Two Kingdoms View: Advocates: Michael Horton, T. David Gordon, Kevin DeYoung “Those holding the Two Kingdoms view revel in the goodness of creation; their basic idea centres on the dignity of secular vocation and the importance of doing this work in a way marked by an excellence that all can see. The distinctiveness of Christian work will have little impact, directly or indirectly, unless it is accompanied by excellence… The very act of honest work, even in its simplest forms, even when it is difficult to do [out oa?] discernibly Christian worldview, is a wondrous good in and of itself. And therefore farming, police work and other vocations in which we serve the common good are vehicles for God’s love and care to the degree that they are done very well- with utmost skill and honesty.” pg. 235
Did you get all that? The point Keller tries to make is that we should try to be ‘centered’ on our approach to engaging culture. He writes: “The centre of the diagram, near the meeting of the axes, represents a place where there is greater reliance on the whole cloth of biblical themes- marked by an effort to hold together the realities of creation and fall, natural revelation, and special revelation, curse and common grace, the ‘already but not yet,’ continuity and discontinuity, sin, and grace. The closer you are to the center of the grid, the more you hold your theme in balance with the other themes.” pg.236
Why do I share all this?
I wonder about our culture and the extent of it’s brokenness. I wonder what parts can be redeemed, and which parts cannot. I wonder about whether or not the culture is growing in hostility towards Christianity, or if there is more of a ‘I don’t really care’ attitude towards faith. This last week, nations are wrestling with what to do with Syria and at the same time, the word ‘twerk’ has gone viral. I have been taught and I still believe that we are redeemers of culture. I also believe we need to be relevant to where people are at to hear the Gospel similar to what Jesus did with the Samaritan women at Jacob’s Well. At the same time, I deeply respect the Mennonites I grew up with who sever themselves from much of the comfortable things our Culture of Comfort gives us.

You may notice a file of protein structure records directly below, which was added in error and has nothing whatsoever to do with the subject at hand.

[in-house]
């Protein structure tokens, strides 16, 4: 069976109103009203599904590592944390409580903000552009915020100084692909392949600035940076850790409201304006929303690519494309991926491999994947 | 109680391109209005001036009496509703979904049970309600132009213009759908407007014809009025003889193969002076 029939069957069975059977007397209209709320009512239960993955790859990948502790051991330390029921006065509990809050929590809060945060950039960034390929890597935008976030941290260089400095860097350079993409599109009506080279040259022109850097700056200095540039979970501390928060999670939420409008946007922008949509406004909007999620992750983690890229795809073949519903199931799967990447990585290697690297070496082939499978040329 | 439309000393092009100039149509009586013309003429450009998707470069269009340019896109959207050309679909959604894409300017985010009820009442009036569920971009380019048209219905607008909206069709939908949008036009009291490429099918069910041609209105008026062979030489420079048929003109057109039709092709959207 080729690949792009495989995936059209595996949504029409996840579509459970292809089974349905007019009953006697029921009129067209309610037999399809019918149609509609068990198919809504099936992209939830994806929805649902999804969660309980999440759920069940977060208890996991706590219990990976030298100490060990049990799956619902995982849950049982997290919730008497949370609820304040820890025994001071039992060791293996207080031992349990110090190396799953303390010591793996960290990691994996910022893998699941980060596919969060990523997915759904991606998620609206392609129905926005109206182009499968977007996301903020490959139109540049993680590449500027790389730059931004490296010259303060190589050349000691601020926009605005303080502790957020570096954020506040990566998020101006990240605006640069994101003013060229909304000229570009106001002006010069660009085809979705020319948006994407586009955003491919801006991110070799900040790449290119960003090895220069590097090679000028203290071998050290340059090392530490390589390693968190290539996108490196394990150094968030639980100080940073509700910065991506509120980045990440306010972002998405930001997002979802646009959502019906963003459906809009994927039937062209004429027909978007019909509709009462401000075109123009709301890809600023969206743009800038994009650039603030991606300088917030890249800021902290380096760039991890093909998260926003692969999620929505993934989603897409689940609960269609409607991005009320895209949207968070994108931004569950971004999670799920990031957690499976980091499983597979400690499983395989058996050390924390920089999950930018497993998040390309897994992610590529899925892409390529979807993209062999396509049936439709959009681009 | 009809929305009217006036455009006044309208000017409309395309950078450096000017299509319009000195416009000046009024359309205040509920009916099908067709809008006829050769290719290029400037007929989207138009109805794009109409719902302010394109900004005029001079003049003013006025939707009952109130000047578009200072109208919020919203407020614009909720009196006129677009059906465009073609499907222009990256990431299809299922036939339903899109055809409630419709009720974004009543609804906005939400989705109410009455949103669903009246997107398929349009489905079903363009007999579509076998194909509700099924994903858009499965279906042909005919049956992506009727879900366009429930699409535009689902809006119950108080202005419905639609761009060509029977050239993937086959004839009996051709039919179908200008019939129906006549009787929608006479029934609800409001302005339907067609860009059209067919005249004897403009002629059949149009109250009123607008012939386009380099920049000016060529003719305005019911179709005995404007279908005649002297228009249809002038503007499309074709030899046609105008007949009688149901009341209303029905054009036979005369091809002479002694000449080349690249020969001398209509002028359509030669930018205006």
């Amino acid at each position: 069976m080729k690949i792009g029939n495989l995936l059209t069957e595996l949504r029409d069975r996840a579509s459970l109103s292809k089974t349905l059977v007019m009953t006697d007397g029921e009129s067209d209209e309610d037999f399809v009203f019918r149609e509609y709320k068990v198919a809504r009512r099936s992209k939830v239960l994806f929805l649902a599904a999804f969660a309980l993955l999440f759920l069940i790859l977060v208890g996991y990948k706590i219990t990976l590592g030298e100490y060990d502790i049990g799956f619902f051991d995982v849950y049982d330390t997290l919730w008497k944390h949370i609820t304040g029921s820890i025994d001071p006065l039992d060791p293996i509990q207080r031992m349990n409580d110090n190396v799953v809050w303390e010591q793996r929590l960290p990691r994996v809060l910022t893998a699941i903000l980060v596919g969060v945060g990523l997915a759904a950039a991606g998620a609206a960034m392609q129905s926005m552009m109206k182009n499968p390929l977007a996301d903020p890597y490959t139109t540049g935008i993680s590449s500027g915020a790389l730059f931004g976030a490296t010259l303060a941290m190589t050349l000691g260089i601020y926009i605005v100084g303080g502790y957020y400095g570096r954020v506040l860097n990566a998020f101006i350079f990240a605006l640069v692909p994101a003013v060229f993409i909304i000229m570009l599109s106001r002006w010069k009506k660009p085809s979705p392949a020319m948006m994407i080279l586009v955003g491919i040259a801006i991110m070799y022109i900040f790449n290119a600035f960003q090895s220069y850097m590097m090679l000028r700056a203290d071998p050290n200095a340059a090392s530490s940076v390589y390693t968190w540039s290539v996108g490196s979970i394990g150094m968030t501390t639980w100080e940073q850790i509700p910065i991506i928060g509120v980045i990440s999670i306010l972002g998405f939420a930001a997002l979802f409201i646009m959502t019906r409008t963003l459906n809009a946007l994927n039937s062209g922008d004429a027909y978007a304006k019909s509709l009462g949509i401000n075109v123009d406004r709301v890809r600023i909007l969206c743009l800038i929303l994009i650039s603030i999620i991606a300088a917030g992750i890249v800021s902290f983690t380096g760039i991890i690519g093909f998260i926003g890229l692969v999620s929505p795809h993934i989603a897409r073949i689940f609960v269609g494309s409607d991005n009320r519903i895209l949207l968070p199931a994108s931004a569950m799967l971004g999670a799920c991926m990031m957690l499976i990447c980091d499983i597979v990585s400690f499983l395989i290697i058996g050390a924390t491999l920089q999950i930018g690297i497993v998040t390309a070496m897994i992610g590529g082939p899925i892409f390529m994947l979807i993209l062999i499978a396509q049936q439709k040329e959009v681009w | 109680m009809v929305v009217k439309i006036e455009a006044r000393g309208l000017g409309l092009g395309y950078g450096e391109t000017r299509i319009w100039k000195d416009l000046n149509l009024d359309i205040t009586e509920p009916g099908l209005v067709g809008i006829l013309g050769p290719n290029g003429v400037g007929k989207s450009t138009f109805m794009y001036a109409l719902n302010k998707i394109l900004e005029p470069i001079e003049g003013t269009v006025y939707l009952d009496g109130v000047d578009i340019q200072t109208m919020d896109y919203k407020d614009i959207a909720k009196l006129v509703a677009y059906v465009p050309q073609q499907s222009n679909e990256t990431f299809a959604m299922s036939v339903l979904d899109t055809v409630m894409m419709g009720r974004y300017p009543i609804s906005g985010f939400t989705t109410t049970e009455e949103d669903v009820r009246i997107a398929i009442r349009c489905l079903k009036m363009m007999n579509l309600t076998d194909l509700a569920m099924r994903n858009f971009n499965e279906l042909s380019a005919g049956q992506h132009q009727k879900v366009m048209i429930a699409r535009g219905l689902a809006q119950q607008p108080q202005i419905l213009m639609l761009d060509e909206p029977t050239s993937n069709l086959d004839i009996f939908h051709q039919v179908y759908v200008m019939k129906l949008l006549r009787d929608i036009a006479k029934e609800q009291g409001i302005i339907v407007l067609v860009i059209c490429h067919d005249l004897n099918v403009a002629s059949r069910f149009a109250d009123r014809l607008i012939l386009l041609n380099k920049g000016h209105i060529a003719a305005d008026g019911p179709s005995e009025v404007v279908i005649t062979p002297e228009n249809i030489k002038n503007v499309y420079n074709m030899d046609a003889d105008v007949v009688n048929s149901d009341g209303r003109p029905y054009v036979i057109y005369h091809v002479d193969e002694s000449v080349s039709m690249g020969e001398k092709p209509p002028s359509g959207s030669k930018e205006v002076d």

As the church, our calling is to continue to proclaim the Gospel, to make disciples, to administer the sacraments, and to practice discipline. These responsibilities are far from ‘cool’ cultural activities. When you are competing against Vegas, it’s tough for the church to offer a compelling alternative that will reach the desires of our hearts. Still, this is the responsibility of the church in a weird day.
This morning I got to hang out with some guys who struggle with drug addiction. We got to talk about life, faith, and even the theology of baptism. It was really cool. Afterwards, I hung out with the director of this program, and he told me something that struck me: If we are supposed to help the needy, the sick, if we’re supposed to step across racial barriers and be a part of the healing process in our culture, it all starts with knowing someone in that situation. It is simply about reaching out, taking time, sharing, becoming vulnerable with the other person. It is not necessarily about fixing our culture- although there are spiritual heavyweights with that type of ability. For most of us, it’s about connecting ‘one-on-one’ with another person who needs to hear the Gospel. You can do that in a variety of ways as Keller describes. Making those one-on-one relational connections is where it will start, and that is something we can all do.